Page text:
Courageous Confessions #2: When You Secretly Suspect God Might be a Jerk

By: Anonymous

I hadn’t been to church in awhile, and when I walked in, I was hit with so much nostalgia and so much bitter disappointment that I stumbled backward and walked out. I walked to another entrance, braced myself, and went in and found a seat. My head was filled with the last decade of how many hours I’d poured into serving that place, and how I thought things would be better in my life BECAUSE of that service. I thought it would give me an edge, because I was “serving the church”. 

But the last five years have been filled with disappointment. Things I thought would go one way have gone the opposite way. Mistakes I’ve made out of good intentions, trying to be “wise”, have somehow backfired. Everything I thought was white is black. Everything I thought was clear is now hazy.

All the disappointment has made me re-evaluate what I believe about the character of God.


In modern day evangelical Christianity, we have these little sayings that inadvertently lead to crippling misconceptions. 


God won’t give you more than you can handle.


Be faithful with the small things so He can trust you with the big things.


He can do more with 90% of your money than you can do with 100%.

Draw near to Him so He can draw near to you.


Press in to worship and He’ll meet you there.


These little sayings have led me to a view of God that is entirely give-and-take. If I _____, then He ____. 


If I tithe every month, He’ll make me rich (or at least not poor).


If I do devotions every morning, He’ll make great things happen for me all day.

If I DON’T do devotions every morning, He can’t make great things happen for me.

If I pray enough, He’ll heal me.

(for men) If I stay pure and don’t lust, He’ll give me a wife who wants sex every time I want it.


What these bumper-sticker statements create is a bunch of people who know they serve a God who’s bigger and more powerful than life’s realities, and that we can have a ticket out of those realities if we pray enough/are generous enough/have enough faith/not suck too much.

But with God, it doesn’t work to bring Him the tally marks of our goodness, or even our “not sinning-ness”, and say,“Is this enough for You to bring me a miracle to help salvage my relationship with my kid?” Or “Have I done enough correctly, prayed enough mustard-seed prayers, sought enough wise counsel and gotten up and read through the Bible in a year enough times, that maybe you’ll exercise all that power you’ve got sitting in your back pocket to help me find a way out of bankruptcy?”  

Now, if you’re like me, you might be saying, “Well, bankruptcy is an earthly consequence of making bad decisions with your money.” Yes, there are earthly consequences, but we’ve created a mindset that tells me that those regular earthly consequences that everyone has to deal with are actually a result of me not making God happy enough. We’ve made a link between everything bad that might happen to us somehow being our own fault, and it makes God look like a jerk because we have certainly preached enough about how powerful He is, so when he doesn’t intervene, it just looks like He’s sitting in heaven saying, “Well gosh, I’d love to snap my fingers and get you out of this bind, but my records show that you didn’t tithe in June. It’d be one thing if you just forgot, but it actually says here that you didn’t tithe because you owed a vet bill, so that definitely implies a lack of faith on your part. Wish there was more I could do. Sorry kiddo.”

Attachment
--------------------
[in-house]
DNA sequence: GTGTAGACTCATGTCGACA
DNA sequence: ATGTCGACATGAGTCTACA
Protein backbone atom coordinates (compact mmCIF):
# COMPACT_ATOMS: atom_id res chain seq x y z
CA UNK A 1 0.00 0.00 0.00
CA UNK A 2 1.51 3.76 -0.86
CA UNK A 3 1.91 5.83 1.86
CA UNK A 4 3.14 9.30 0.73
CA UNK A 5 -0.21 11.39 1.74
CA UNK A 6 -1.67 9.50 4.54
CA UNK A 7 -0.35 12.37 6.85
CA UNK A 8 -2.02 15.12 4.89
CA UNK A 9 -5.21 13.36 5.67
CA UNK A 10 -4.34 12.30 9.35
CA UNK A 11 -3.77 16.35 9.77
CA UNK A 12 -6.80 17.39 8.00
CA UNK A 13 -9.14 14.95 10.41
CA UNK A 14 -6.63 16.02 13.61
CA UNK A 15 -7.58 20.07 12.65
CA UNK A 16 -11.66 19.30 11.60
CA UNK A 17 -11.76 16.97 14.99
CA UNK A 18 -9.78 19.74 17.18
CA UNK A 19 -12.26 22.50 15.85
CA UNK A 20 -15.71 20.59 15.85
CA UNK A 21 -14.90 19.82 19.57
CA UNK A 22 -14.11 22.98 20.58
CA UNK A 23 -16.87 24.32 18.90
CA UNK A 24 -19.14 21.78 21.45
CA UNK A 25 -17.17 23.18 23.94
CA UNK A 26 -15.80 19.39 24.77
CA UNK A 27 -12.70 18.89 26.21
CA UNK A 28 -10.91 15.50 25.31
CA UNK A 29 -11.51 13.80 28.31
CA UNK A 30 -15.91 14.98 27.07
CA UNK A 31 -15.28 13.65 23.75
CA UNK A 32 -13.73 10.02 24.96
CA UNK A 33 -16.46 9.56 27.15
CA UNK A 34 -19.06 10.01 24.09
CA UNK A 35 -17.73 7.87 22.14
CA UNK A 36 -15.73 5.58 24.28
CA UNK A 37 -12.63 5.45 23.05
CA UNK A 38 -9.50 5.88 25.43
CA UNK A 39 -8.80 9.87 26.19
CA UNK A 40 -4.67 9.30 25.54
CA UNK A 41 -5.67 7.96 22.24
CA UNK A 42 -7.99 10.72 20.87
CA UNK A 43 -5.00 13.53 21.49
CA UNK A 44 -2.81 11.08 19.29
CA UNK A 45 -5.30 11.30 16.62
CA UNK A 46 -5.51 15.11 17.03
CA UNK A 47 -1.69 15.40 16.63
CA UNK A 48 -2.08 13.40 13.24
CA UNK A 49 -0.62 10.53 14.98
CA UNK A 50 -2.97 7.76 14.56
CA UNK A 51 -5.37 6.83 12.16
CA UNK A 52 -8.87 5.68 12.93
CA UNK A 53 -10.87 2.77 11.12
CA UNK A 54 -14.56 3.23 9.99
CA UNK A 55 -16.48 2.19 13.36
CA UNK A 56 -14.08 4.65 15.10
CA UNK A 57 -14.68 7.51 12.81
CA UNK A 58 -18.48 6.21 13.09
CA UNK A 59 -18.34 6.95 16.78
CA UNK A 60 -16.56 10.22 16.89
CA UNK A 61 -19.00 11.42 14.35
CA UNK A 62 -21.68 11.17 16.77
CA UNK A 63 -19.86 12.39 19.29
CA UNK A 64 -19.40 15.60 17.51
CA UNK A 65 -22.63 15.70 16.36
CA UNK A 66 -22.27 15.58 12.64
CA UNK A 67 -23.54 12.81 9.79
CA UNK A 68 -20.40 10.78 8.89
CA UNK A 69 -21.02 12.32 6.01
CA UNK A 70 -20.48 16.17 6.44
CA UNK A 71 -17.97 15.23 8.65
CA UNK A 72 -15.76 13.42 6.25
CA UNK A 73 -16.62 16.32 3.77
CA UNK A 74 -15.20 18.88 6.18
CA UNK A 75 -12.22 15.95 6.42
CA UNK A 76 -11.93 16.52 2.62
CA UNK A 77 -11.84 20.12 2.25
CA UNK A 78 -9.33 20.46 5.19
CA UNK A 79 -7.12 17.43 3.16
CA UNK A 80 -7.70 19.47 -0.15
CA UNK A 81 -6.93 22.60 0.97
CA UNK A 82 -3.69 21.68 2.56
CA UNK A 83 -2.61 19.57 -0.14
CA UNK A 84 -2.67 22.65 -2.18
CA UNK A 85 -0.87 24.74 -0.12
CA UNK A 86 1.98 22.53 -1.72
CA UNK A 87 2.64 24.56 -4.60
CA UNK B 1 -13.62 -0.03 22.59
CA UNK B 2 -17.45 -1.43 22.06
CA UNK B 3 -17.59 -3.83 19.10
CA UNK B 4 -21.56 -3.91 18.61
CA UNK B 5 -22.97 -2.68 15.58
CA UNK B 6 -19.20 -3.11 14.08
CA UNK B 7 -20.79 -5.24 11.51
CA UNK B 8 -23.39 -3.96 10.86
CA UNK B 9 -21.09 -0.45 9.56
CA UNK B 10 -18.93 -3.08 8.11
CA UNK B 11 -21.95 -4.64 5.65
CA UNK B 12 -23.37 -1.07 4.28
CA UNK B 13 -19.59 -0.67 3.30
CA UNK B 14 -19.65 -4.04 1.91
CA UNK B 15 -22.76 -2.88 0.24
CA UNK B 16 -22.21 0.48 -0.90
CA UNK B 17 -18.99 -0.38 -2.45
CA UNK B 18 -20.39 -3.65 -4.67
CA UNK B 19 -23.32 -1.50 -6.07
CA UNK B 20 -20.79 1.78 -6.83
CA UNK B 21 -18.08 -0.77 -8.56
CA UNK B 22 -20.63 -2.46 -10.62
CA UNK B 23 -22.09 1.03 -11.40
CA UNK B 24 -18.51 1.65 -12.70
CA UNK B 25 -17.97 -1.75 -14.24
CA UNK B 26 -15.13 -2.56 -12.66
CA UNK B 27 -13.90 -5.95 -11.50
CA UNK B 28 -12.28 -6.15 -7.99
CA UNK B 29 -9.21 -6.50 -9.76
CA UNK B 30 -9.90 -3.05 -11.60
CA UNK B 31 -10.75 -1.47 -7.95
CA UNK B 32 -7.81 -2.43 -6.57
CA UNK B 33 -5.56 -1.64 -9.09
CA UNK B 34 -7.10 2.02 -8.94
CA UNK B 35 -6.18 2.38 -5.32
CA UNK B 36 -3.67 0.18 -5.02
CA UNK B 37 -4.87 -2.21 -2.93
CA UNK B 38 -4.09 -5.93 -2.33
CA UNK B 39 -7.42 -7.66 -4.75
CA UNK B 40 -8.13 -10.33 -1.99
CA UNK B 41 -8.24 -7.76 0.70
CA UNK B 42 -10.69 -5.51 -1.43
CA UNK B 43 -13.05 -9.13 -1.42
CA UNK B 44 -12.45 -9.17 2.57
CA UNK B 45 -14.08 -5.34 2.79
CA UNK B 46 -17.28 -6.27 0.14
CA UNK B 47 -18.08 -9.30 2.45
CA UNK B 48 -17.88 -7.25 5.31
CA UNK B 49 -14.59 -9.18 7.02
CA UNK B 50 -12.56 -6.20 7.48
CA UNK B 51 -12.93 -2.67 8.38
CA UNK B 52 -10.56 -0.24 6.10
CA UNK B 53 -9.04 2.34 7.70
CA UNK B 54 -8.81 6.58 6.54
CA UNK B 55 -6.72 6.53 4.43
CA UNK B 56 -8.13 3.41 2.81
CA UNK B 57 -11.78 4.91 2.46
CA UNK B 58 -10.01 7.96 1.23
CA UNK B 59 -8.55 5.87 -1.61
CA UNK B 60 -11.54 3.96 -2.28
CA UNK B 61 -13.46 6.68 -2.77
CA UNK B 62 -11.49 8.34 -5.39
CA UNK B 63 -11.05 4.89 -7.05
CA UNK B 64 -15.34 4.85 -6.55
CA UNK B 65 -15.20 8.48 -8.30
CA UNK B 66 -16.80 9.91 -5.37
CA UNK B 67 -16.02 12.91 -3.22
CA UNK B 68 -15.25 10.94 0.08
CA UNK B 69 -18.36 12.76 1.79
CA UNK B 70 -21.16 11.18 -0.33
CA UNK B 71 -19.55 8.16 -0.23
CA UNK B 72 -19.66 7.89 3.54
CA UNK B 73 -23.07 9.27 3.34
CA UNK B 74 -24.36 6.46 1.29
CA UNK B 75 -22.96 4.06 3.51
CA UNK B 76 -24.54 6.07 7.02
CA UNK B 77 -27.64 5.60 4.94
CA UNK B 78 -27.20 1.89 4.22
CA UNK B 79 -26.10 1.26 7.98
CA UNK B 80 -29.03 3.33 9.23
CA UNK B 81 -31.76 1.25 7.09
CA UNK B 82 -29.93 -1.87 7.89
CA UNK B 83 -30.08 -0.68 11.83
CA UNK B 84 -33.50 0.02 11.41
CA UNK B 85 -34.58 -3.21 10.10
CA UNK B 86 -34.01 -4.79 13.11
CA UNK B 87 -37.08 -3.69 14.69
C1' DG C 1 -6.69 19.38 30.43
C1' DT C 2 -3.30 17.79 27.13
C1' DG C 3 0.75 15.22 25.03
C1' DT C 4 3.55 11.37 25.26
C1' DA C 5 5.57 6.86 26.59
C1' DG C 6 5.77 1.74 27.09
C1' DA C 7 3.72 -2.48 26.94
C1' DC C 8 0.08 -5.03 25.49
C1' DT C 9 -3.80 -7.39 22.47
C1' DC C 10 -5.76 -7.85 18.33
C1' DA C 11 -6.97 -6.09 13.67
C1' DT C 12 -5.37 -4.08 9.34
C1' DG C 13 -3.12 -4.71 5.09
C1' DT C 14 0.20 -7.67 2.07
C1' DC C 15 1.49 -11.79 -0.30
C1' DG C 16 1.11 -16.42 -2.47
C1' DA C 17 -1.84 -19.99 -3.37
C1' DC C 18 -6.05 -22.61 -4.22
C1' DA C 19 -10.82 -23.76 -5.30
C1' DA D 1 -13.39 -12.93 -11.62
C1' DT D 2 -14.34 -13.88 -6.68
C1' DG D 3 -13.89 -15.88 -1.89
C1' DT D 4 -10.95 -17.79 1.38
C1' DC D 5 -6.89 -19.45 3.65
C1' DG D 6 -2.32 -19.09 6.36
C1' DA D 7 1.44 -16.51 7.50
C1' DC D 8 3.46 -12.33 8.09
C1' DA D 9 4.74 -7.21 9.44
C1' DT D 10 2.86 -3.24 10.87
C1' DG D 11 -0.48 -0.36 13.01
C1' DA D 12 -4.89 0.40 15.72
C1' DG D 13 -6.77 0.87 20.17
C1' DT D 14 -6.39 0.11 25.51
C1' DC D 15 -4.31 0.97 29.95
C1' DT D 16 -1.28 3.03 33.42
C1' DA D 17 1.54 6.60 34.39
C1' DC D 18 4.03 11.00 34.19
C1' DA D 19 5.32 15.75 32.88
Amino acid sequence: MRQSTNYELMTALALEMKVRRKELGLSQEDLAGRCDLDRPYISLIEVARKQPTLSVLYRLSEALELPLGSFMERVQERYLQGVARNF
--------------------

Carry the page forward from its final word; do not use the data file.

Then what do we do when something unimaginable happens to us or a loved one or a child, like sickness or disease?  Oh no problem, because the Bible says that Jesus is willing AND able to heal. “You just wait for the MRI. Those doctors aren’t going to be able to find anything wrong.”  But then what if that beloved person stays sick and the doctors DO find more on the MRI? All we’re left to believe then is that we didn’t do quite enough to get God to unleash all that power He has sitting around. We’re filled with self-doubt and we secretly resent every single story of healing we hear about from then on, thinking we just weren’t good enough for that to be our story.


If God is supposed to be THE ONE BEING who loves us unconditionally, why have we put these arrangements between us and Him?

My confession is: I don’t think those arrangements exist. I think with every single testimony or analogy or one-liner we shout from the pulpit or blogs or Facebook that declares our own self-worth because there’s something we did right and it happened to go the way we hoped, we’re widening the gap between God and those who haven’t been so “blessed”. We’re creating a chasm of disappointment - disappointment in ourselves because we haven’t prayed enough to reach our desired outcome, or disappointment in God who we believe to be omnipotent but maybe not love us or be proud of us enough to intervene in a shitty situation.


What’s the remedy? I think a good start might be 1. Questioning all the one-liners and their many implications, and 2. Strengthening the ties between how God loves us and cares for our souls when we face disappointment and earthly realities. I think if we could begin valuing our soul-health over the outcomes we hope for, we could begin to see how He’s really working inside of us, whether or not we check all the boxes.

Editor’s note: As I read this “confession” I could almost feel the passion rolling off her fingers as she wrote. This is a stream-of-consciousness release born from many years of silenced questions and deep disappointments and trying really hard to be good enough. If you’ve been there, please feel free to share your story in the comments. And if you haven’t been there, please resist offering judgement or advice to those who have. This is a safe space and we are safe sisters. Thank you, dear Anonymous, for sharing your secrets here. -Bo